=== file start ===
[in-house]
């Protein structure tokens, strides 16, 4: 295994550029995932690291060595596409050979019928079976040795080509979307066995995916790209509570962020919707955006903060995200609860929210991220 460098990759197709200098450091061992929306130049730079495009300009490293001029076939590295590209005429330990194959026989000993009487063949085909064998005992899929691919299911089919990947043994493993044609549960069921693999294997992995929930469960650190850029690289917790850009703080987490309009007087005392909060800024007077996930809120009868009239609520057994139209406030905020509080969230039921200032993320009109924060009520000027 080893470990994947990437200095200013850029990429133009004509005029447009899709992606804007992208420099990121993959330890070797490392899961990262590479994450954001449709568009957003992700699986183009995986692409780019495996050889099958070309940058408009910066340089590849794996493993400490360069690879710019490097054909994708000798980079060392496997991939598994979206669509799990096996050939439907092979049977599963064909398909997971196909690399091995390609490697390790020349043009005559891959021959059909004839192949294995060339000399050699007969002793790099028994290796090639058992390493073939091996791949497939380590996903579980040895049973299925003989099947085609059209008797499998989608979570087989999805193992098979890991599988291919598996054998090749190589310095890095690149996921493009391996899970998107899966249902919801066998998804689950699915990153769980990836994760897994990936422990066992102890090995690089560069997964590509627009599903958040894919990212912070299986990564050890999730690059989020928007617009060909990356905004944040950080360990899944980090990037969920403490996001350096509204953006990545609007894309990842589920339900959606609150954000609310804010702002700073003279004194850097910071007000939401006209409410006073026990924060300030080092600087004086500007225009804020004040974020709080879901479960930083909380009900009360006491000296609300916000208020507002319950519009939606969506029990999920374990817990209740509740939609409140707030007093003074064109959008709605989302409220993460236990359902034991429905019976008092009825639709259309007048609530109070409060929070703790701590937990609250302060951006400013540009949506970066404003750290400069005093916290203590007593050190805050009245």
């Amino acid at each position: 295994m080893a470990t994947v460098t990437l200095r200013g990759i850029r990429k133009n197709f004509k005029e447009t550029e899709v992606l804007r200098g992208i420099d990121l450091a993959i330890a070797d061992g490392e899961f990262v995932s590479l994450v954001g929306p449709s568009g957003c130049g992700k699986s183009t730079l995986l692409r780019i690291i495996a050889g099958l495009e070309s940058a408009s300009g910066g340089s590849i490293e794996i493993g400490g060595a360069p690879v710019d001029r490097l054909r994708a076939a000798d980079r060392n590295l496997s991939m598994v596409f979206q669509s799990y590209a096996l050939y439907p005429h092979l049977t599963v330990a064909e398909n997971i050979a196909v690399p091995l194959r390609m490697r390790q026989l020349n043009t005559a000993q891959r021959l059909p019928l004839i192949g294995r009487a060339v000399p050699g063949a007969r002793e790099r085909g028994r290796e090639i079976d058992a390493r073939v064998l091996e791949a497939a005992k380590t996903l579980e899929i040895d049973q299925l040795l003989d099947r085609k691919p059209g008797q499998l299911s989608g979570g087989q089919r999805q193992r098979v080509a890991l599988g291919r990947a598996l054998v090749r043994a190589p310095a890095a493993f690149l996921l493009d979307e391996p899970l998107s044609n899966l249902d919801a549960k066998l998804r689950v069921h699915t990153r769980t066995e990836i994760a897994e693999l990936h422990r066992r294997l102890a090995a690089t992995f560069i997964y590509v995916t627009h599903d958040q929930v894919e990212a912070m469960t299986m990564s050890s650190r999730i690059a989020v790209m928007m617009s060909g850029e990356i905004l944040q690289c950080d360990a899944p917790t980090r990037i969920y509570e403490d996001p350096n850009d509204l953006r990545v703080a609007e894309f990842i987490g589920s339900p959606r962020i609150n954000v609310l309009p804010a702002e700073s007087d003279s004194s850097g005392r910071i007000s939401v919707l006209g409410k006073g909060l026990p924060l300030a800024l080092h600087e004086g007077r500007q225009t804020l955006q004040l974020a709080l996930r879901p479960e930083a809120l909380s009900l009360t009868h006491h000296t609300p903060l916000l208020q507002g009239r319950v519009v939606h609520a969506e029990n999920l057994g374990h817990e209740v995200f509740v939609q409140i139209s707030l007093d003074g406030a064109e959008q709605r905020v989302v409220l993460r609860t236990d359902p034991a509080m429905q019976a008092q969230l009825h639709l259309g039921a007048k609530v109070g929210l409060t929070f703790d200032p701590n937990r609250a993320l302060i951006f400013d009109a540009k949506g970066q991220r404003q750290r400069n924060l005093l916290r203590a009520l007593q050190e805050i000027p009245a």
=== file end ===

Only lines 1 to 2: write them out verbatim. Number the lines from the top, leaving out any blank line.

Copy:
[in-house]
């Protein structure tokens, strides 16, 4: 295994550029995932690291060595596409050979019928079976040795080509979307066995995916790209509570962020919707955006903060995200609860929210991220 460098990759197709200098450091061992929306130049730079495009300009490293001029076939590295590209005429330990194959026989000993009487063949085909064998005992899929691919299911089919990947043994493993044609549960069921693999294997992995929930469960650190850029690289917790850009703080987490309009007087005392909060800024007077996930809120009868009239609520057994139209406030905020509080969230039921200032993320009109924060009520000027 080893470990994947990437200095200013850029990429133009004509005029447009899709992606804007992208420099990121993959330890070797490392899961990262590479994450954001449709568009957003992700699986183009995986692409780019495996050889099958070309940058408009910066340089590849794996493993400490360069690879710019490097054909994708000798980079060392496997991939598994979206669509799990096996050939439907092979049977599963064909398909997971196909690399091995390609490697390790020349043009005559891959021959059909004839192949294995060339000399050699007969002793790099028994290796090639058992390493073939091996791949497939380590996903579980040895049973299925003989099947085609059209008797499998989608979570087989999805193992098979890991599988291919598996054998090749190589310095890095690149996921493009391996899970998107899966249902919801066998998804689950699915990153769980990836994760897994990936422990066992102890090995690089560069997964590509627009599903958040894919990212912070299986990564050890999730690059989020928007617009060909990356905004944040950080360990899944980090990037969920403490996001350096509204953006990545609007894309990842589920339900959606609150954000609310804010702002700073003279004194850097910071007000939401006209409410006073026990924060300030080092600087004086500007225009804020004040974020709080879901479960930083909380009900009360006491000296609300916000208020507002319950519009939606969506029990999920374990817990209740509740939609409140707030007093003074064109959008709605989302409220993460236990359902034991429905019976008092009825639709259309007048609530109070409060929070703790701590937990609250302060951006400013540009949506970066404003750290400069005093916290203590007593050190805050009245």